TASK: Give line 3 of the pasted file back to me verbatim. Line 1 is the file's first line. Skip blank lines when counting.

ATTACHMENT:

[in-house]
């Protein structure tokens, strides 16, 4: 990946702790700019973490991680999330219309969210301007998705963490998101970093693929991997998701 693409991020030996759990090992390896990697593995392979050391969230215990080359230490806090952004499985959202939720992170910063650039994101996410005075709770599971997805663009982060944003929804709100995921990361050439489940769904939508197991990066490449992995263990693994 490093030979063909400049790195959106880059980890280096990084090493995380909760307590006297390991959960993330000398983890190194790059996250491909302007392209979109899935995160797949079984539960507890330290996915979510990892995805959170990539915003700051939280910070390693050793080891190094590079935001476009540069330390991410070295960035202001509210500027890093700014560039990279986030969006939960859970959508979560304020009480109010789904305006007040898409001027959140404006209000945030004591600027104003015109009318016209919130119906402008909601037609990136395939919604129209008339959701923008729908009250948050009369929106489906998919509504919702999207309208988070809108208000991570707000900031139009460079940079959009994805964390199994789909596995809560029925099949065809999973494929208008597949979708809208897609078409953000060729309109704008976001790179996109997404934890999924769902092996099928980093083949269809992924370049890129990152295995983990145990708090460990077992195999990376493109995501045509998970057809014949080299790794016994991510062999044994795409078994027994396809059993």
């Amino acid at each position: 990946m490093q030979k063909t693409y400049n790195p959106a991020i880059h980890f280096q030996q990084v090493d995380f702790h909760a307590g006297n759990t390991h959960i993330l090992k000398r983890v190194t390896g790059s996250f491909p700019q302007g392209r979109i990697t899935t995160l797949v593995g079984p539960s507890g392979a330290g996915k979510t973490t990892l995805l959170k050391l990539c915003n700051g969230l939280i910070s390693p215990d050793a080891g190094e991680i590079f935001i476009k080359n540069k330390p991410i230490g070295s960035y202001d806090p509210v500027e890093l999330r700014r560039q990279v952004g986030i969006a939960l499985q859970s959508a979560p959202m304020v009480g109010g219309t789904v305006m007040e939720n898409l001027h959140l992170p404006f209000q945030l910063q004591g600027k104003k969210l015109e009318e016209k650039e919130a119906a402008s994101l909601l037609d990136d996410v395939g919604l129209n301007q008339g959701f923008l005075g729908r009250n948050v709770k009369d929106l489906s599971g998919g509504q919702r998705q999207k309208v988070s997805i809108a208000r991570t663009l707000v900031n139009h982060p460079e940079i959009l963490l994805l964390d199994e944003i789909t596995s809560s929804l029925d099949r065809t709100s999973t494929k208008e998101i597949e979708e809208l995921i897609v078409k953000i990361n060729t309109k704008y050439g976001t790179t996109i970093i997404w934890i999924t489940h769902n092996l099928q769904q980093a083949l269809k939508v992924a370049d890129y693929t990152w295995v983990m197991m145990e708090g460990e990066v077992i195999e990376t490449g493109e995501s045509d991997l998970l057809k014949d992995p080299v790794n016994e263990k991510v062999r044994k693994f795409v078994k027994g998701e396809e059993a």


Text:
């Amino acid at each position: 990946m490093q030979k063909t693409y400049n790195p959106a991020i880059h980890f280096q030996q990084v090493d995380f702790h909760a307590g006297n759990t390991h959960i993330l090992k000398r983890v190194t390896g790059s996250f491909p700019q302007g392209r979109i990697t899935t995160l797949v593995g079984p539960s507890g392979a330290g996915k979510t973490t990892l995805l959170k050391l990539c915003n700051g969230l939280i910070s390693p215990d050793a080891g190094e991680i590079f935001i476009k080359n540069k330390p991410i230490g070295s960035y202001d806090p509210v500027e890093l999330r700014r560039q990279v952004g986030i969006a939960l499985q859970s959508a979560p959202m304020v009480g109010g219309t789904v305006m007040e939720n898409l001027h959140l992170p404006f209000q945030l910063q004591g600027k104003k969210l015109e009318e016209k650039e919130a119906a402008s994101l909601l037609d990136d996410v395939g919604l129209n301007q008339g959701f923008l005075g729908r009250n948050v709770k009369d929106l489906s599971g998919g509504q919702r998705q999207k309208v988070s997805i809108a208000r991570t663009l707000v900031n139009h982060p460079e940079i959009l963490l994805l964390d199994e944003i789909t596995s809560s929804l029925d099949r065809t709100s999973t494929k208008e998101i597949e979708e809208l995921i897609v078409k953000i990361n060729t309109k704008y050439g976001t790179t996109i970093i997404w934890i999924t489940h769902n092996l099928q769904q980093a083949l269809k939508v992924a370049d890129y693929t990152w295995v983990m197991m145990e708090g460990e990066v077992i195999e990376t490449g493109e995501s045509d991997l998970l057809k014949d992995p080299v790794n016994e263990k991510v062999r044994k693994f795409v078994k027994g998701e396809e059993a």